Some time ago I saw an ad for help wanted at a pig farm.
“Gee,” I said, “I like animals and have worked on plenty of farms, plus the money looks right. Imma be a pig farmer.” Sure as shooting, I’m a pig farmer now. However, I feel that I may have made a grave misunderestimation of the situation.
On my first day the Boss Man said, “We’re going to start you out pressure washing one of the barns. We have shower caps, rain hats, coats, hip waders, gloves, and aprons. I never wear any of that stuff, but you can if you want.”
Retard Power: ACTIVATED
“How bad could it be?” says I, and grabbed an apron.
“Dude. You are sooooo fucked,” says the universe, and collapsed in a puddle of hysterical laughter.
Boss Man led me down a dim, creepy corridor. An idle thought flickered through my mind; Could this be an omen? Nah. Omens are silly superstitions. I marched cheerfully on.
A half mile later I was ushered into the most remote barn in the facility. He gave me a quick demonstration of the pressure wand, and left me to my piggie fate.
The pig pens are built on platforms above a sluice. It’s a sewer for the hogs called the Pit. Every now and again they have to be cleaned out, which is where the pressure wand comes in. It liquefies all of the waste that has accumulated under the platforms and can be flushed into a catchment pond.
Anybody from California can tell you that liquefaction comes with some unpleasant side-effects.
The first and most startling side-effect was the rats and mice that boiled up from the Pit when I pulled the trigger.
I did not scream like a girl. It only sounded girlie because the Doppler Effect kicked in when I ran. And really, it was hardly a scream at all. I would call it an extended shriek.
The second side-effect was the smell.
When the offal liquefies, it releases an unholy stenchified miasma. It hangs in the air like an oil slick, so thick and vile you can actually taste it. My eyes watered, my throat itched and burned, and only an iron grip on my gag-reflex prevented me from adding my own waste to the Pit.
The miasma is sentient. Some portion of it had attached to me like a lamprey. I became Peanuts’ Pig Pen brought to life, ambling about in my own personal cloud of filth.
I did not have breakfast that day. Or lunch. Or supper.
And finally, we have the third side-effect. This is where things get interesting.
When you fire off a jet of high pressure water in a confined space, you get some significant blowback. Try to wash out your bathtub with the spray attachment on your garden hose.
The wand used in the Pit is rather more powerful than that. Random fountains of slurry erupt from between the slats in the pens and rocket into the air, showering down on the poor bastard standing behind the wand.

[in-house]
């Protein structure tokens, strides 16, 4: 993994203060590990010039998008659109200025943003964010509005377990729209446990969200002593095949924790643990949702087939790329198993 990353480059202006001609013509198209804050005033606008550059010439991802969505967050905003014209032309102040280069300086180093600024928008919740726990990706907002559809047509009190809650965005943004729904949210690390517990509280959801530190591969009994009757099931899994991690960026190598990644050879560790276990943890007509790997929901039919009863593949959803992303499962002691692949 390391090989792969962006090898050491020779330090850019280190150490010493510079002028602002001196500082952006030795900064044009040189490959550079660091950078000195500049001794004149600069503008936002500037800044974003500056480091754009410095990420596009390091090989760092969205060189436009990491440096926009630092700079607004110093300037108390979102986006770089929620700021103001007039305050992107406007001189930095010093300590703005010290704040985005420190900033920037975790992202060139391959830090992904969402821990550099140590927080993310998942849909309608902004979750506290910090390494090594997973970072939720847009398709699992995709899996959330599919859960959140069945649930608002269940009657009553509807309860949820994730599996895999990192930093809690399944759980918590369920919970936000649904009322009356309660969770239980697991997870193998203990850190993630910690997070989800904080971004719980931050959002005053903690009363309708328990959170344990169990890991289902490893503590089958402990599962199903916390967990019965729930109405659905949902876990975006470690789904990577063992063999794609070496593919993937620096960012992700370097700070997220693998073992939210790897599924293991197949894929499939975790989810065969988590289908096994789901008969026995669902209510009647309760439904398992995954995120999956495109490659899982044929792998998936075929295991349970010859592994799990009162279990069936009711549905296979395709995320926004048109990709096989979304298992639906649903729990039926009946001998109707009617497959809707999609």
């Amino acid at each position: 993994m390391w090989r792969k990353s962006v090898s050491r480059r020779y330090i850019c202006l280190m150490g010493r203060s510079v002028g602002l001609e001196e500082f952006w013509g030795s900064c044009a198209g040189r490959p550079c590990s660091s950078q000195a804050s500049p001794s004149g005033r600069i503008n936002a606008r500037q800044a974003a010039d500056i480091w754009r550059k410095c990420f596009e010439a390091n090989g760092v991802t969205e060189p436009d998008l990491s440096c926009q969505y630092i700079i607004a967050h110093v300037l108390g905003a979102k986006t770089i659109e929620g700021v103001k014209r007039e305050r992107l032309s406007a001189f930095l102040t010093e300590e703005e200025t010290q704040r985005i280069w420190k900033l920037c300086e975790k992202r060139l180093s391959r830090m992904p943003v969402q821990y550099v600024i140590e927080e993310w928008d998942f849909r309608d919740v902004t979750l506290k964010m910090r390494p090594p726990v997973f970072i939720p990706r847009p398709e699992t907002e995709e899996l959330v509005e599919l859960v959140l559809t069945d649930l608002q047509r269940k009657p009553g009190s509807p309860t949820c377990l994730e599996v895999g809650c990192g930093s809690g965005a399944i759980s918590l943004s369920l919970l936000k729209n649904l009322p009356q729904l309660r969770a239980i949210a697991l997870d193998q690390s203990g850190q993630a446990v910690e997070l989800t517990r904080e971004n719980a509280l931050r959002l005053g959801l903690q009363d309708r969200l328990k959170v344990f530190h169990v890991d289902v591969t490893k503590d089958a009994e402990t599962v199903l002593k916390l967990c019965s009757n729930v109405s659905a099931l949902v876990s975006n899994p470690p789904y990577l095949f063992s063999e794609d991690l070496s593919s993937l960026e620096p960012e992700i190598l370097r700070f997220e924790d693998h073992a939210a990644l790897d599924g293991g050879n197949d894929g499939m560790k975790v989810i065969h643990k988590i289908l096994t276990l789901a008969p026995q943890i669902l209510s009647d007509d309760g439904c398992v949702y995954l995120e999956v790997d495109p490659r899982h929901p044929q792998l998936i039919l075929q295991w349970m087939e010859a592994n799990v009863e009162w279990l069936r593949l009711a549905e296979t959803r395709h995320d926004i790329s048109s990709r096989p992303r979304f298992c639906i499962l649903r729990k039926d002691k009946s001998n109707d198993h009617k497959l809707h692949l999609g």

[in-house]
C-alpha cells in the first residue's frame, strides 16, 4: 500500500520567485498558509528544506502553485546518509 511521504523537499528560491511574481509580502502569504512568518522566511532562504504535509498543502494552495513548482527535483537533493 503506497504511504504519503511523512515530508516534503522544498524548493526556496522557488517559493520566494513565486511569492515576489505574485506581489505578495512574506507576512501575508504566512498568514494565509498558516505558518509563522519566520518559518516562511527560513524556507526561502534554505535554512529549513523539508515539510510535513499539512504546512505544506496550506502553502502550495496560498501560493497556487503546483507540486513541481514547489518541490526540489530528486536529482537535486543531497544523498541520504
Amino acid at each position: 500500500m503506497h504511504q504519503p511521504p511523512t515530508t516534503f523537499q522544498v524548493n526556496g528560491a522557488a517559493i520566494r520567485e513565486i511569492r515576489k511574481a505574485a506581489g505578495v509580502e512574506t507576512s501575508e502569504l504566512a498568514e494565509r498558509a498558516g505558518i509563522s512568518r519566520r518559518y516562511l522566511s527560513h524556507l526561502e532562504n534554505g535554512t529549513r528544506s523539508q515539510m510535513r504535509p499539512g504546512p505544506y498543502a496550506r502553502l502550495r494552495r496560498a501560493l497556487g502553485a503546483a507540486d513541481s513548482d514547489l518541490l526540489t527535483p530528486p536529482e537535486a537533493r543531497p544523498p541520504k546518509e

“Dear God!” I screamed. “It’s in my mouth!” I let my jaw hang slack, slobbering and drooling and spitting for fear of swallowing anything.
In minutes my face was splattered and streaked, pig shit oozed down my neck and under my collar, my coveralls were saturated from the waist down, my feet squished in my rubber boots, and my hands looked like I was wearing black, elbow-length gloves.
For eight hours I worked in a rainstorm of porcine diarrhea.
Because of certain health concerns, there are bio-containment procedures in place to prevent spreading disease. We all shower before and after each shift.
The shower I used at the end of my shift had five different varieties of body wash and two of shampoo. I used them all with no result.
When I got home I grabbed a bottle of Pinesol and took another shower. Pig stench laughs in the face of Pinesole. Other things that do not work include Chlorine Bleach, peroxide, Scrubbing Bubbles, Spic and Span, Comet, Apple Cider Vinegar, peroxide with baking soda, mouth wash, Windex, two additional flavors of body wash, Irish Spring, and some sort of Peach scrubby stuff.
In desperation I decided to go steal some gasoline from the lawn mower. I grabbed a towel to go to the garage when I saw a bottle of Lysol stashed in a corner of the linen closet.
Back in the shower it was. The Lysol stung like a bitch where I had scrubbed my skin raw. I finally staggered out of the bathroom, stoned out of my gourd on household cleaners.
But, I had won. The stench was gone, and all I could smell was the sweet perfume of victory.
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